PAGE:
Jeff Gordon NASCAR Edition Pop-Tart on eBay for $10,000

Yes, this is really happening. 

eBay/lonewolftreasures

If you’re looking to spend grotesque, unforgivable amounts of money on idiotic and/or strange items, the Internet has got you covered. Here, for example, is a weathervane in the shape of Donald Trump’s head that costs more than a solid used car. There’s also this Bambi t-shirt, priced roughly in lockstep with the average American’s monthly rent. And, now, you can spend $10,000 on a Jeff Gordon Pop-Tart.

To clarify: This is not a Pop-Tart that Jeff Gordon autographed. Nor is it a Pop-Tart that Jeff Gordon nibbled on, realized was gross strawberry instead of awesome s’mores, then decided not to finish. No, this is a Jeff Gordon-themed Pop-Tart from a “limited-edition” run of branded NASCAR treats released in 2008 and last sold in 2011, making it not only an unappealing promotional item but also probably unappealing to put in your mouth.

"As a frequent consumer of Pop-Tarts, I have to think that consuming a five-year old product from an opened package will be a disappointment," says Andrew D. Clarke, a P.h.D. and associate professor at the University of Missouri's Food Science Program.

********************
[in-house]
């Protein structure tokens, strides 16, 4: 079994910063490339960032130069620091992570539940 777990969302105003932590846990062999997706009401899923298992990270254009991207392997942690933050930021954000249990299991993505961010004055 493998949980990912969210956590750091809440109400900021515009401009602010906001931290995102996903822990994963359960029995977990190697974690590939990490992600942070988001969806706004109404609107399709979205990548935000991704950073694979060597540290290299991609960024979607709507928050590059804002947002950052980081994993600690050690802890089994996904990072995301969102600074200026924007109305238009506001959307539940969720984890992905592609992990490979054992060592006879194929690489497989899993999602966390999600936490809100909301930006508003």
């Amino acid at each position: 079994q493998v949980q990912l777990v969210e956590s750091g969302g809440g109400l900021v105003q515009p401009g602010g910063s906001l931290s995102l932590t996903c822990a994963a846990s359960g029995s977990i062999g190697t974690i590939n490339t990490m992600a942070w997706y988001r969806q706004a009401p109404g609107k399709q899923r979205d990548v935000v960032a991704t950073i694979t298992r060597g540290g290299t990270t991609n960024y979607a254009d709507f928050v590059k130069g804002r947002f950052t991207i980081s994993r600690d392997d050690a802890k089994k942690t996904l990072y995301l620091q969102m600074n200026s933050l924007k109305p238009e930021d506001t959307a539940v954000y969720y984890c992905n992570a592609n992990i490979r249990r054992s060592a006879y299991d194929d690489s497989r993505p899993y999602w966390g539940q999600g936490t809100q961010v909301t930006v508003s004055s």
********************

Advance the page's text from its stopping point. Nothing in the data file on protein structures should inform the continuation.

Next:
"In this case, toaster pastries are unlikely to present any food safety issues, even when well beyond the intended sell-by or use-by date. One might not want to consume it if there is some mysterious mold on the product, but the main risk may be chipping a tooth when biting into the pastry."

Still, the seller of eBay item 111938394614, a.k.a. JEFF GORDON #24 HENDRICK MOTORSPORTS NASCAR LIMITED EDITION POP-TART INTACT, remains undeterred. She justifies the pricing thusly:

"I know the $10,000 buy it now is off the charts crazy but hey, I figure if someone paid $28,000.00 for the Virgin Mary likeness in a grilled cheese sandwich then I am absolutely convinced someone will buy this Pop-Tart for 10 grand! LOL LOL"

Can’t argue with that logic.

The seller then goes on to explain her Jeff Gordon “omen” by way of a (nearly intelligible) theory involving the Daytona 500, Irish punk rock band Dropkick Murphys, her teenage son, and the 2004 Boston Red Sox. None of this has to do with Pop-Tarts, or why somebody would $10,000 for this one, but is still pretty entertaining. So, you know. Whatever.

In case you don’t have ten grand to lay down for an expired breakfast pasty whose icing is smeared in a NASCAR-related pattern, financing is available. But, somehow, monthly installments of $481 for two entire years actually makes it sound worse. At least shipping is only $10. No returns. Thanks for looking.